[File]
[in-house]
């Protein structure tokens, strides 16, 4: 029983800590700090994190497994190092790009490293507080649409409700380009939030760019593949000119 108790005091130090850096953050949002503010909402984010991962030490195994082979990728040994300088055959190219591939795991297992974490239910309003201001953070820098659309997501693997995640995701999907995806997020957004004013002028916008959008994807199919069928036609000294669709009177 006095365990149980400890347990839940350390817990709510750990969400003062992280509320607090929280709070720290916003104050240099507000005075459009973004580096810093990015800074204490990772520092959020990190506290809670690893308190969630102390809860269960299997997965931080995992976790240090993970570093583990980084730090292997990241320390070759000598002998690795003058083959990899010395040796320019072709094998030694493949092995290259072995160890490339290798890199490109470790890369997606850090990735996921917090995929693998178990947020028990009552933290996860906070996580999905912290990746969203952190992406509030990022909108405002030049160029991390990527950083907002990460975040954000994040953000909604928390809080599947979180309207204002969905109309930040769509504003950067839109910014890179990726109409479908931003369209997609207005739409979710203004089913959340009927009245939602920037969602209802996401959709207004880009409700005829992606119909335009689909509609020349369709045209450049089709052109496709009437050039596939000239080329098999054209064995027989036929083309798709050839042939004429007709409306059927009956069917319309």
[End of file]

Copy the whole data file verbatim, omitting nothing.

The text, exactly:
[in-house]
């Protein structure tokens, strides 16, 4: 029983800590700090994190497994190092790009490293507080649409409700380009939030760019593949000119 108790005091130090850096953050949002503010909402984010991962030490195994082979990728040994300088055959190219591939795991297992974490239910309003201001953070820098659309997501693997995640995701999907995806997020957004004013002028916008959008994807199919069928036609000294669709009177 006095365990149980400890347990839940350390817990709510750990969400003062992280509320607090929280709070720290916003104050240099507000005075459009973004580096810093990015800074204490990772520092959020990190506290809670690893308190969630102390809860269960299997997965931080995992976790240090993970570093583990980084730090292997990241320390070759000598002998690795003058083959990899010395040796320019072709094998030694493949092995290259072995160890490339290798890199490109470790890369997606850090990735996921917090995929693998178990947020028990009552933290996860906070996580999905912290990746969203952190992406509030990022909108405002030049160029991390990527950083907002990460975040954000994040953000909604928390809080599947979180309207204002969905109309930040769509504003950067839109910014890179990726109409479908931003369209997609207005739409979710203004089913959340009927009245939602920037969602209802996401959709207004880009409700005829992606119909335009689909509609020349369709045209450049089709052109496709009437050039596939000239080329098999054209064995027989036929083309798709050839042939004429007709409306059927009956069917319309």